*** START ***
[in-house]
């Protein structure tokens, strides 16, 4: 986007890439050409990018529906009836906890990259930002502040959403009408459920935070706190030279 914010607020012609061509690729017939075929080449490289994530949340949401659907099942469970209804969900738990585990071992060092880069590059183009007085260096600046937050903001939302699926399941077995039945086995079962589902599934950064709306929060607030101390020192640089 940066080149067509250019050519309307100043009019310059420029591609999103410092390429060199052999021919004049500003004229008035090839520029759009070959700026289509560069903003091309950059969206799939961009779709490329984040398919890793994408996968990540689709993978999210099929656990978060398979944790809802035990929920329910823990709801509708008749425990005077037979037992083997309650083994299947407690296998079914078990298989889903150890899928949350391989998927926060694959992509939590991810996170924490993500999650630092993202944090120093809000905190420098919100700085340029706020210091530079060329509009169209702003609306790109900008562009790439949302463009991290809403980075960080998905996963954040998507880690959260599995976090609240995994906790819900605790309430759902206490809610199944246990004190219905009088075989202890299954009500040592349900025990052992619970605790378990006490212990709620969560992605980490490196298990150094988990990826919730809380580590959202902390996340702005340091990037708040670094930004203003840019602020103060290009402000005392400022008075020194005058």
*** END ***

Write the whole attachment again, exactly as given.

[in-house]
């Protein structure tokens, strides 16, 4: 986007890439050409990018529906009836906890990259930002502040959403009408459920935070706190030279 914010607020012609061509690729017939075929080449490289994530949340949401659907099942469970209804969900738990585990071992060092880069590059183009007085260096600046937050903001939302699926399941077995039945086995079962589902599934950064709306929060607030101390020192640089 940066080149067509250019050519309307100043009019310059420029591609999103410092390429060199052999021919004049500003004229008035090839520029759009070959700026289509560069903003091309950059969206799939961009779709490329984040398919890793994408996968990540689709993978999210099929656990978060398979944790809802035990929920329910823990709801509708008749425990005077037979037992083997309650083994299947407690296998079914078990298989889903150890899928949350391989998927926060694959992509939590991810996170924490993500999650630092993202944090120093809000905190420098919100700085340029706020210091530079060329509009169209702003609306790109900008562009790439949302463009991290809403980075960080998905996963954040998507880690959260599995976090609240995994906790819900605790309430759902206490809610199944246990004190219905009088075989202890299954009500040592349900025990052992619970605790378990006490212990709620969560992605980490490196298990150094988990990826919730809380580590959202902390996340702005340091990037708040670094930004203003840019602020103060290009402000005392400022008075020194005058």